Kenny: You’ve described this revolution, or transformation, to achieve the district’s goal of providing a world-class education system. What are some specific aspects of these strategies? And how do these strategies reflect what seems to be educators’ dual mandate of ensuring global competitiveness and meeting individual students’ needs?
Dr. Fagen: Well the way we have framed it is that we want all of our kids to have choices. We know every child needs to learn how to communicate and that has lots of pieces. We don't care if they do it in an artful learning space, a Montessori space, or a core-knowledge space. I mean, we want them to have all these choices, but all of those choices need to be world-class. When you say that to people who are not into the educational world, their eyes glaze over because of the “educationeese.” Putting it simply, when I talk to non-educator audiences or parents, I say, "Look back to what your educational experience was about. It was about developing some skills as far as reading, writing, and then mostly memorization of information." They all nod and say "Yes, that's what it was about", but today that's not useful. We have to remember that then we were starting our education system we were preparing kids to be assembly-line workers, and the attributes you want in an assembly-line worker are you want them to be compliant, you want them to be quiet, have work ethic, do what they’re told, and this repetitive kind of thing, right? School worked really hard to prepare kids to do that, but today that's not the case. Not at all.
What I do is I go to the hiring sites for companies like Apple, Nike, and Google. Why those? Because, well, Apple is widely considered a successful business. Google is seen as one of the very best places in the country to work. People give that the highest ratings as far as work-satisfaction. Nike is an international company that has stayed current and evolved over time. They are not new, but they are highly successful. So I use those three just as examples and go to their hiring sites and pull off what they say they want in their workers. It's things like 'breaking the mold' and 'compassionate' and 'having passion' and its 'creativity!', 'innovation!', 'solutions!’ I use these words and I say, "Now think back to your education. Is this what you were prepared to do? To invent, and reinvent, to rethink, to be curious, and to push?” 'Obliterate' is a word that Nike uses on their site. Obliterate old thinking and old ideas. Parents always say “No, that's not what they were coaching me to be and do.” Beyond those websites, I have had the opportunity to sit down and talk with one of the scientists from Biosphere 2 and even business folks in downtown Denver, and across the board these key business folks will tell you that our students think every answer is found in a book. That's by virtue of our last ten years where we really prized those standardized testing experiences where there was one right answer, the teacher had it, and you had to figure it out. But what we're hearing from key business leaders, key industry leaders, is ”This is not the skill-set we want. We want innovation, creativity, collaboration, communication, critical thinking. These are the things we want."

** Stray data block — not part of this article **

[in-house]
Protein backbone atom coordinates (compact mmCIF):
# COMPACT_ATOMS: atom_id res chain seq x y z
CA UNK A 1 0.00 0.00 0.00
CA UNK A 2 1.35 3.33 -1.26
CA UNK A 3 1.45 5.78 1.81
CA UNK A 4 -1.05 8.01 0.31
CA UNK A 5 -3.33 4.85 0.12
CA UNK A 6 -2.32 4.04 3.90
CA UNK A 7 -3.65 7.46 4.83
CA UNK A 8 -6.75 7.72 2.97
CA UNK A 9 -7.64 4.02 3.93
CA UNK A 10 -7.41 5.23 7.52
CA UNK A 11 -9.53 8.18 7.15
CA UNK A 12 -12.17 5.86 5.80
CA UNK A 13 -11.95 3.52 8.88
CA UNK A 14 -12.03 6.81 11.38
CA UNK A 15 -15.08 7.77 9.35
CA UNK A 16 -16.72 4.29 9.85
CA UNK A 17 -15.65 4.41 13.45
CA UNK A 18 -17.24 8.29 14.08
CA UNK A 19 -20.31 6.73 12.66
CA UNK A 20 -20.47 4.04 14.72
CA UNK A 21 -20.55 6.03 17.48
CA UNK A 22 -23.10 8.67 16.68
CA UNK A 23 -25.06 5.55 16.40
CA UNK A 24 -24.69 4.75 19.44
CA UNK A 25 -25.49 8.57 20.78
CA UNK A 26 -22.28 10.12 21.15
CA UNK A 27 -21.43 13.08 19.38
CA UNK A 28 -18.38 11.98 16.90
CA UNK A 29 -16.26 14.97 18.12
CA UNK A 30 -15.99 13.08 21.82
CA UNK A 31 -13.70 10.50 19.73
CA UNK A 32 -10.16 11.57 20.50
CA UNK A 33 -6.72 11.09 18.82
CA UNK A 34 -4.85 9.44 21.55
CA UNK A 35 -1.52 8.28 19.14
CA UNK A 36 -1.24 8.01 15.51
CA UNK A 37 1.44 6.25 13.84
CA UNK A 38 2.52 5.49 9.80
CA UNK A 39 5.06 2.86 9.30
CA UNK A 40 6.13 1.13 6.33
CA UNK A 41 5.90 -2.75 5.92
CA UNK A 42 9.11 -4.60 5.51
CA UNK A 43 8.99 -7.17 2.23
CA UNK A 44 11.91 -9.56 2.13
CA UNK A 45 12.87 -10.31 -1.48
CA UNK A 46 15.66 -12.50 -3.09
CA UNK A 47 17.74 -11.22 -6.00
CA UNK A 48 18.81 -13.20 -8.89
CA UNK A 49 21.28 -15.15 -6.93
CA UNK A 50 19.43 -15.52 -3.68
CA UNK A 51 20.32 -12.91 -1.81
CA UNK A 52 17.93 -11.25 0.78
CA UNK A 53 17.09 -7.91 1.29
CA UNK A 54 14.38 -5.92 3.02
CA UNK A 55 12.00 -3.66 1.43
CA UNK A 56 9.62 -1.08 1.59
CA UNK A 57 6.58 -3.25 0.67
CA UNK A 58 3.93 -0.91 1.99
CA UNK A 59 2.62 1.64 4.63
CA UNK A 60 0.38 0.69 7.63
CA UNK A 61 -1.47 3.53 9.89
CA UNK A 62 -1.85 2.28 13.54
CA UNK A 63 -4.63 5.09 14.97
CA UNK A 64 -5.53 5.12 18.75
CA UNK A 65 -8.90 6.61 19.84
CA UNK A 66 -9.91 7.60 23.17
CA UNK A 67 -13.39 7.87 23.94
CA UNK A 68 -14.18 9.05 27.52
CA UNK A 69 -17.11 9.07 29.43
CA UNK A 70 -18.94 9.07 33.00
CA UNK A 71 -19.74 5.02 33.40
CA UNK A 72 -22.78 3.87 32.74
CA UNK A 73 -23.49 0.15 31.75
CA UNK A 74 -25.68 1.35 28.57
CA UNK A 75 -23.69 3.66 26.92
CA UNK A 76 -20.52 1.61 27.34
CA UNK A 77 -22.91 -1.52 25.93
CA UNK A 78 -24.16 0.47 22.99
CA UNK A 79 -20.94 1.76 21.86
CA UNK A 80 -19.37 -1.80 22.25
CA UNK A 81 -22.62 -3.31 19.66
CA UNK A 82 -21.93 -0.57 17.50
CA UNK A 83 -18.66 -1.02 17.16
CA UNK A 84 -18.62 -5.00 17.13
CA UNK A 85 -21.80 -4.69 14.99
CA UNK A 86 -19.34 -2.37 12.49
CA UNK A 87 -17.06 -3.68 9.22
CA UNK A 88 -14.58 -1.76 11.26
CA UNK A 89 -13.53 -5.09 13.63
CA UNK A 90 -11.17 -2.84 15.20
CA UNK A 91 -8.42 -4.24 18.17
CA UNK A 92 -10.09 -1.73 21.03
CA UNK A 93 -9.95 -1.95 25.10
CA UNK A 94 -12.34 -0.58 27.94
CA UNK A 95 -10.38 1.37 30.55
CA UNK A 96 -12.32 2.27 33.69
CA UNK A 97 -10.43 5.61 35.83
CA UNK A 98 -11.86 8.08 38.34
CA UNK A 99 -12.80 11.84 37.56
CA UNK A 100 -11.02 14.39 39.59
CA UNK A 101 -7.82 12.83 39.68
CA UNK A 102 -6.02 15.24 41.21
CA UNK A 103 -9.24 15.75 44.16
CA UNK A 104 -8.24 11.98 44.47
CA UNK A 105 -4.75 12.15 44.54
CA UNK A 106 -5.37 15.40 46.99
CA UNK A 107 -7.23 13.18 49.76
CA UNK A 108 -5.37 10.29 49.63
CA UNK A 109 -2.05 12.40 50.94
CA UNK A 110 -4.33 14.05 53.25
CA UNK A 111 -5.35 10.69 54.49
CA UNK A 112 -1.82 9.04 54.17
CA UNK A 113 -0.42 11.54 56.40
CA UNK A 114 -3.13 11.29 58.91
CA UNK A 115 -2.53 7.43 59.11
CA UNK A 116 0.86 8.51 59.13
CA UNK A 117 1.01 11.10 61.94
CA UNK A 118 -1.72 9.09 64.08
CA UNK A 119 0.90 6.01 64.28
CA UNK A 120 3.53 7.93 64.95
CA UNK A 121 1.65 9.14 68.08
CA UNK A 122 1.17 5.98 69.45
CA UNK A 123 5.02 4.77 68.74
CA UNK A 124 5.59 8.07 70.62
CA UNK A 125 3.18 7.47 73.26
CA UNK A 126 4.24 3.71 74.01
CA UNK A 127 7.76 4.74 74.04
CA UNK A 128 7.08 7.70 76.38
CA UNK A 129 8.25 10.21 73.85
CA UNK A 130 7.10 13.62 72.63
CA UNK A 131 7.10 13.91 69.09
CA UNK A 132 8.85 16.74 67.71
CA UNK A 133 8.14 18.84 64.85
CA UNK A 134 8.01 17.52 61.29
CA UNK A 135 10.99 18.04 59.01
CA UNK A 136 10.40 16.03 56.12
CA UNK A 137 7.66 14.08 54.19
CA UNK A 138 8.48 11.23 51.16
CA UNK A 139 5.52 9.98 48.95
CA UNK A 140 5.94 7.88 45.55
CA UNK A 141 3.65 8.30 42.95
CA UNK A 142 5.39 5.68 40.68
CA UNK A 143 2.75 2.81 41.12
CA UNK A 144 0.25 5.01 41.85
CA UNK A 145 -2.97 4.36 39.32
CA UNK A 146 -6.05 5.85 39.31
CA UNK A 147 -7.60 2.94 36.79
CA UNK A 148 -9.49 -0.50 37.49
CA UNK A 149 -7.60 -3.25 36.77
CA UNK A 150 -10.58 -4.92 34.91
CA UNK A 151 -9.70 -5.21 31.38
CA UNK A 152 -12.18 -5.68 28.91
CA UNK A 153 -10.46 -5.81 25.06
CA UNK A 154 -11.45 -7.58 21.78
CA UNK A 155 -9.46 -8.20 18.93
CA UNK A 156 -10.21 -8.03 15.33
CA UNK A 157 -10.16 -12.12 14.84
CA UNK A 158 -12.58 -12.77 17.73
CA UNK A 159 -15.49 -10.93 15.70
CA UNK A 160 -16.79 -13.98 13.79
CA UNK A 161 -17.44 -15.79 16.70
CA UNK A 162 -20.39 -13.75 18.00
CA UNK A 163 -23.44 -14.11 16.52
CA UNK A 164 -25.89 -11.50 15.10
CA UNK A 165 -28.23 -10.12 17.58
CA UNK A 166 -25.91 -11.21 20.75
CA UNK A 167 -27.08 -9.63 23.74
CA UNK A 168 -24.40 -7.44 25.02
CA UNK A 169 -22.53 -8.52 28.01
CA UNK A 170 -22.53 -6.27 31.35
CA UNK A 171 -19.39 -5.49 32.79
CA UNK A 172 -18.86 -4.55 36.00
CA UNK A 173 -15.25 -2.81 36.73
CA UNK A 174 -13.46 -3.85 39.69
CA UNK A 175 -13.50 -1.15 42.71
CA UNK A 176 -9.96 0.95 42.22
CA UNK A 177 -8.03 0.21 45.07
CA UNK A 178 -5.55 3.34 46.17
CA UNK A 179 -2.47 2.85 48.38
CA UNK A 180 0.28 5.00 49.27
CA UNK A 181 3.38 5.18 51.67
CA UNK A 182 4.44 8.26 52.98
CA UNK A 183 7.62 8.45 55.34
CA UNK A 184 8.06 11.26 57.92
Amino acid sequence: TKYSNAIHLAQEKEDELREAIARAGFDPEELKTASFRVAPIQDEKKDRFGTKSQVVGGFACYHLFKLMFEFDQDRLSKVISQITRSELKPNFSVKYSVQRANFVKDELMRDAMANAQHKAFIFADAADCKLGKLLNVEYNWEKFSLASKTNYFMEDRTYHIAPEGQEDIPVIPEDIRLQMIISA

In Douglas County the first step for us is to re-think what we teach. Even to really broaden the idea of the word 'teach'. Teachers are less dispellers of knowledge and more facilitators of skill-development and coaches, so we have gone down this path of creating what we call the Douglas County Guaranteed and Viable Curriculum. I wish the terminology was more modern, but when you're trying to change a very old system sometimes using a name that's comfortable to people is helpful. If you give it some crazy new name it's scary. We have created on our website, “What does every kindergartner need to know and be able to do?" and it's not the old kind of stuff. We're really pushing the boundaries. Even though we have a first draft of it, we're even questioning ourselves and saying, "Did we go far enough? Can we push this farther?" and the answer we think is "Yes." Part of having a world-class education is having world-class outcomes and being focused on the right things, and developing these highly creative kids who know how to collaborate with people from all over the world. That can communicate in writing, by speaking, and listening; all these components. Who are wonderful readers, or course, and kids who are critical thinkers, who understand how to collect data and research, and to synthesize it, evaluate it, and come out with something new. That's the first part. The second thing is then you have to be able to assess all those new outcomes. This is where Douglas County is really a pioneer, because the country has been obsessed with testing, but the tests were never very good. At least, they did not authentically measure the most important outcomes.